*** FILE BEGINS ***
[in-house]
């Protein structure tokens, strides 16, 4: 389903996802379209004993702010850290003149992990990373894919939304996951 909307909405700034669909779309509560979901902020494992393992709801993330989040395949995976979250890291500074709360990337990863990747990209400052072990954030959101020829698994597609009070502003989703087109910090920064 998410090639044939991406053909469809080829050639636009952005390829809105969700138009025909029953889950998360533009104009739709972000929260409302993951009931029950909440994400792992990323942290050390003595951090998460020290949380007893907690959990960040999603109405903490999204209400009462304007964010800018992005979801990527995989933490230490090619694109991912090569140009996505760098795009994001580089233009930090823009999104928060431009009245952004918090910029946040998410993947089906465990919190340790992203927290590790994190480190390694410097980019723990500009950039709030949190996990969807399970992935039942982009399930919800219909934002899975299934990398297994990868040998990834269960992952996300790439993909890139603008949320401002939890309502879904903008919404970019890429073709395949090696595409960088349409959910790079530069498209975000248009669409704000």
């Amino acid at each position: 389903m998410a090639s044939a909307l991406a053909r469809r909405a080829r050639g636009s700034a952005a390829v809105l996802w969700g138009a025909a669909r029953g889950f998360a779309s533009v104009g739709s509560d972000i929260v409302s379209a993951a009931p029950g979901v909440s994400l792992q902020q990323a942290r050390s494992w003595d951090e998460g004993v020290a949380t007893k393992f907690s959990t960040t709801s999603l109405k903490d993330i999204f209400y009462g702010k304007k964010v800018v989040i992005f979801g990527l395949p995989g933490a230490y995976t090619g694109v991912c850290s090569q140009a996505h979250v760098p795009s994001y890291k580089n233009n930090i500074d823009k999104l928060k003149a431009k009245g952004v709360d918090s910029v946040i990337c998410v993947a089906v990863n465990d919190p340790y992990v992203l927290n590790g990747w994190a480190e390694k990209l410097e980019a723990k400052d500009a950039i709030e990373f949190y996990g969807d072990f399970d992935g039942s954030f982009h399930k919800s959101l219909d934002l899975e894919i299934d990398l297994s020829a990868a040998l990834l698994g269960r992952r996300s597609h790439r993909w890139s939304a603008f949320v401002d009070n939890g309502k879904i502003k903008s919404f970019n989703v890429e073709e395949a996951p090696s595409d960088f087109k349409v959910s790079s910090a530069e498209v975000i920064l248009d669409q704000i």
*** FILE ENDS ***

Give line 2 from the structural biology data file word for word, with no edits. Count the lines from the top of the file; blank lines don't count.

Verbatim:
């Protein structure tokens, strides 16, 4: 389903996802379209004993702010850290003149992990990373894919939304996951 909307909405700034669909779309509560979901902020494992393992709801993330989040395949995976979250890291500074709360990337990863990747990209400052072990954030959101020829698994597609009070502003989703087109910090920064 998410090639044939991406053909469809080829050639636009952005390829809105969700138009025909029953889950998360533009104009739709972000929260409302993951009931029950909440994400792992990323942290050390003595951090998460020290949380007893907690959990960040999603109405903490999204209400009462304007964010800018992005979801990527995989933490230490090619694109991912090569140009996505760098795009994001580089233009930090823009999104928060431009009245952004918090910029946040998410993947089906465990919190340790992203927290590790994190480190390694410097980019723990500009950039709030949190996990969807399970992935039942982009399930919800219909934002899975299934990398297994990868040998990834269960992952996300790439993909890139603008949320401002939890309502879904903008919404970019890429073709395949090696595409960088349409959910790079530069498209975000248009669409704000």